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Blood sugar and microbiome

I just came back from the Keystone conference on the microbiome and metabolism in Banff, Canada, where Eran Elinav of the Weizmann Institute of Science presented research on the relationship between  high blood sugar and the microbiome, published this week in the journal Science. (Click on the image below for the article.)

Screen Shot 2018-03-11 at 12.44.40 PMThe very quick summary of the paper is this: high blood sugar causes a leaky gut barrier and changes the gut microbiota. Those changes increase the chance of a gut infection.

One take home point – that diabetes and the gut microbiota are inextricably linked – is an important message for clinicians.

The other main message of the paper – that high blood sugar is a cause of gut dysbiosis (an unhealthy gut microbial community) and gut barrier leakiness – is interesting, but it implies that a metabolic defect in our body (high blood sugar or hyperglycemia) is the root cause of altered microbiota and leaky gut. This idea can be summarized as “you are the problem, not your gut microbes”.

The idea that high blood sugar is the underlying problem that causes leaky gut and infection contradicts work done by Patrice Cani and Nathalie Delzenne and others. Cani et al proposed the idea of metabolic endotoxemia.

Cani and Delzenne’s idea was that the Western diet causes dysbiosis and barrier dysfunction. Movement of bacteria products (“endotoxin” also known as lipopolysaccharide or LPS) and bacteria through a leaky gut barrier is proposed to drive low grade inflammation that is the cause of glucose intolerance and elevated blood sugar in patients.

Metabolic endotoxemia – an idea that has been refined in recent years –  is an explanation for obesity, inflammation, and elevated blood sugar. The direction of causation is the opposite of Elinav’s argument. In other words, the gut microbiota is the problem (not you).

The figure below illustrates the concept. Source: Cani and Delzenne 2009 The role of the gut microbiota in energy metabolism and metabolic disease. Curr Pharm Des 15(13) 1546-1558

Screen Shot 2018-03-11 at 1.26.43 PM.png

Which idea is correct? To me, the metabolic endotoxemia model fits what is known about diet and insulin resistance, and the hypothesis is supported by many studies involving the transfer of microbes to germ free mice.  Known dietary associations with obesity support a role for metabolic endotoxemia in overweight and obesity.

From Alcock and Lin 2015:Slide1

Why does this matter? If Elinav is right, and hyperglycemia is the main problem, then the way to prevent infection is to target is the defective host metabolism and make glucose levels normal e.g. with insulin. The problem is that intensive insulin treatment does not really work to improve outcomes in people. We covered how more insulin in the NICE SUGAR trial increased mortality in critically ill patients with infection.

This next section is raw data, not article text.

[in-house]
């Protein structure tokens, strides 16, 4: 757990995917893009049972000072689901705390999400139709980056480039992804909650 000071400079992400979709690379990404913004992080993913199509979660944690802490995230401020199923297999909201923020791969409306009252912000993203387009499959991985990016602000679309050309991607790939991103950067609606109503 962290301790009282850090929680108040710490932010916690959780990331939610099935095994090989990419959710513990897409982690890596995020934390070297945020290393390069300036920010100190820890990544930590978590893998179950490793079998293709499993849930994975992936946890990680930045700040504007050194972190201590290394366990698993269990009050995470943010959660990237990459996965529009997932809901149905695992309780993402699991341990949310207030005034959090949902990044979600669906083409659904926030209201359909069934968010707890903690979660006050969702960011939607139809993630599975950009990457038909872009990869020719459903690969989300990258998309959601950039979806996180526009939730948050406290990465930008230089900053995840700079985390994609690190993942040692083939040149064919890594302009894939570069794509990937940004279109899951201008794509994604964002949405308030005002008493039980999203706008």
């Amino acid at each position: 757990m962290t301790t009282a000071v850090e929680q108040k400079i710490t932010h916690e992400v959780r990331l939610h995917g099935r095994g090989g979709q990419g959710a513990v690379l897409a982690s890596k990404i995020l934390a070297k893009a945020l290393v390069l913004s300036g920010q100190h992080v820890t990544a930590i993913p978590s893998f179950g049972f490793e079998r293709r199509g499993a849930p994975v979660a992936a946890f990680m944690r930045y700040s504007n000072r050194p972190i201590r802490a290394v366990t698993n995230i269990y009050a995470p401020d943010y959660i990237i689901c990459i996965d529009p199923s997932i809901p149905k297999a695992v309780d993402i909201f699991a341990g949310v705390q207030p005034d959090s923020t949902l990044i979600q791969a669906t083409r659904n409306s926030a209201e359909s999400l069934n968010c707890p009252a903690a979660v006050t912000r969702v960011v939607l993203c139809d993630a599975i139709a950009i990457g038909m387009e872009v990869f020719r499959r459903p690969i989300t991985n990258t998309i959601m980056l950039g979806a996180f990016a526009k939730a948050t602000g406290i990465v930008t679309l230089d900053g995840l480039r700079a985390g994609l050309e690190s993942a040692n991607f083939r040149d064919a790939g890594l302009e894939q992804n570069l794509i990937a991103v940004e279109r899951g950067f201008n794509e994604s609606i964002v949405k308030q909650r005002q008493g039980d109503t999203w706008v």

oops

On the other hand interventions that target the microbiome – not the host response – do show the potential for benefit. Probiotic treatment has a good track record of reducing enteric infection in humans. Probiotics also reduce blood sugar, but they do this by changing the composition of the gut microbiota and by reinforcing the gut barrier – consistent with Cani and Delzenne’s pioneering work.

Of course, antibiotics also target the gut microbiome and short term improvements in blood glucose can be accomplished by giving antibiotics to mice and to people.

It is possible of course that the core observations of both groups may be simultaneously correct. Diet and dysbiosis might cause barrier permeability and elevate blood sugar. And high blood sugar may alter the gut microbiota and gut barrier. Accurately predicting these events will be key to developing useful therapeutics.

How shall we accomplish that? This will require reductionist molecular biological approaches of the sort that Elinav’s laboratory is conducting, along with evolutionary approaches that uncover the selective pressures on microbes and mammals that shape our metabolism.

A variety of evolutionary hypotheses for the function of insulin resistance have been proposed. We have covered a variety of these on this blog, for example here, here, and here. For example, in Alcock and Lin 2015, we wrote

“We further propose that the modulation of metabolism by fats and microbiota may be adaptive in fueling the increased energy needs of immune cells activated by dysbiosis. By blocking glucose uptake, insulin resistance reduces energy utilization by tissues dependent on GLUT4 glucose uptake (predominantly skeletal muscle and fat) and diverts energy access to tissues not reliant on insulin-stimulated GLUT4.  Phagocytes (for example, macrophages) and intestinal epithelial cells do not rely on GLUT4. As a result, glucose energy is expected to be preferentially delivered to activated innate immune cells in the gut during the insulin resistant state.”

The idea that insulin resistance and changed glucose metabolism might be adaptive in fueling immune cells during dysbiosis has yet to be explicitly tested. This hypothesis also does not explain all the findings of Elinav’s group.  Another idea, developed by Ed Legrand and myself and others, suggests that the osmotic stress of high blood sugar increases the vulnerability of pathogens to other host defenses like fever and low pH, e.g. here. The merits of these hypotheses need more testing of course. More to come on this topic on this blog.

Categories: Uncategorized

Joe Alcock

Emergency Physician, Educator, Researcher, interested in the microbiome, evolution, and medicine

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